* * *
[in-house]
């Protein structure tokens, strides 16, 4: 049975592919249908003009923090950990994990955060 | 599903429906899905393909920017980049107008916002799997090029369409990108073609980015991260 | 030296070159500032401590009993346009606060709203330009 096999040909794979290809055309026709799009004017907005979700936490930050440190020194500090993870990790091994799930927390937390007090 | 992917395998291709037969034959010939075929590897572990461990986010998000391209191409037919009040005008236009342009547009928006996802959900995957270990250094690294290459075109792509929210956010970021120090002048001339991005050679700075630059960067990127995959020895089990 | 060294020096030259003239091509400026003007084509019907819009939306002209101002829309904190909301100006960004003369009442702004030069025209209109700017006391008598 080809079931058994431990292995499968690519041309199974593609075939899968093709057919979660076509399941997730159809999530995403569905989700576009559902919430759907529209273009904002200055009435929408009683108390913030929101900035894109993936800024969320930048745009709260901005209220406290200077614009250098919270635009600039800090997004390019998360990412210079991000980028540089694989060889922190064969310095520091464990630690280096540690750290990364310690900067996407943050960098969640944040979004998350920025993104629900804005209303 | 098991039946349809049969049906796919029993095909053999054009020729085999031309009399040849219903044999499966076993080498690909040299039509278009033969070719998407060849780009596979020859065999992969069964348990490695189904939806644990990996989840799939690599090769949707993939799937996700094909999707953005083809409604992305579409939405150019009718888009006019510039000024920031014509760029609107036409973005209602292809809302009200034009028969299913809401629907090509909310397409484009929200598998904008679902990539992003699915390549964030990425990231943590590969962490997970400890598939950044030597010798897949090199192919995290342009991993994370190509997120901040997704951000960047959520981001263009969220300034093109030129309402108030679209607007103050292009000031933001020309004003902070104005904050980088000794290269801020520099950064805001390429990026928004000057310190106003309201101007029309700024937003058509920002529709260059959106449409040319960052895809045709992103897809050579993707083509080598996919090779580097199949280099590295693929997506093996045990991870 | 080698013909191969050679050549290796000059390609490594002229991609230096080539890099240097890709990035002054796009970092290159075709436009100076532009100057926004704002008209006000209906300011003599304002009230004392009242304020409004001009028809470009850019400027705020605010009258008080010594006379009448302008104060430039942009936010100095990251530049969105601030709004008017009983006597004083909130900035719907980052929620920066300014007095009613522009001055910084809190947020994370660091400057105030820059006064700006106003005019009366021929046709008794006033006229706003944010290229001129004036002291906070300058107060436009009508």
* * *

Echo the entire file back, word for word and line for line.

[in-house]
């Protein structure tokens, strides 16, 4: 049975592919249908003009923090950990994990955060 | 599903429906899905393909920017980049107008916002799997090029369409990108073609980015991260 | 030296070159500032401590009993346009606060709203330009 096999040909794979290809055309026709799009004017907005979700936490930050440190020194500090993870990790091994799930927390937390007090 | 992917395998291709037969034959010939075929590897572990461990986010998000391209191409037919009040005008236009342009547009928006996802959900995957270990250094690294290459075109792509929210956010970021120090002048001339991005050679700075630059960067990127995959020895089990 | 060294020096030259003239091509400026003007084509019907819009939306002209101002829309904190909301100006960004003369009442702004030069025209209109700017006391008598 080809079931058994431990292995499968690519041309199974593609075939899968093709057919979660076509399941997730159809999530995403569905989700576009559902919430759907529209273009904002200055009435929408009683108390913030929101900035894109993936800024969320930048745009709260901005209220406290200077614009250098919270635009600039800090997004390019998360990412210079991000980028540089694989060889922190064969310095520091464990630690280096540690750290990364310690900067996407943050960098969640944040979004998350920025993104629900804005209303 | 098991039946349809049969049906796919029993095909053999054009020729085999031309009399040849219903044999499966076993080498690909040299039509278009033969070719998407060849780009596979020859065999992969069964348990490695189904939806644990990996989840799939690599090769949707993939799937996700094909999707953005083809409604992305579409939405150019009718888009006019510039000024920031014509760029609107036409973005209602292809809302009200034009028969299913809401629907090509909310397409484009929200598998904008679902990539992003699915390549964030990425990231943590590969962490997970400890598939950044030597010798897949090199192919995290342009991993994370190509997120901040997704951000960047959520981001263009969220300034093109030129309402108030679209607007103050292009000031933001020309004003902070104005904050980088000794290269801020520099950064805001390429990026928004000057310190106003309201101007029309700024937003058509920002529709260059959106449409040319960052895809045709992103897809050579993707083509080598996919090779580097199949280099590295693929997506093996045990991870 | 080698013909191969050679050549290796000059390609490594002229991609230096080539890099240097890709990035002054796009970092290159075709436009100076532009100057926004704002008209006000209906300011003599304002009230004392009242304020409004001009028809470009850019400027705020605010009258008080010594006379009448302008104060430039942009936010100095990251530049969105601030709004008017009983006597004083909130900035719907980052929620920066300014007095009613522009001055910084809190947020994370660091400057105030820059006064700006106003005019009366021929046709008794006033006229706003944010290229001129004036002291906070300058107060436009009508």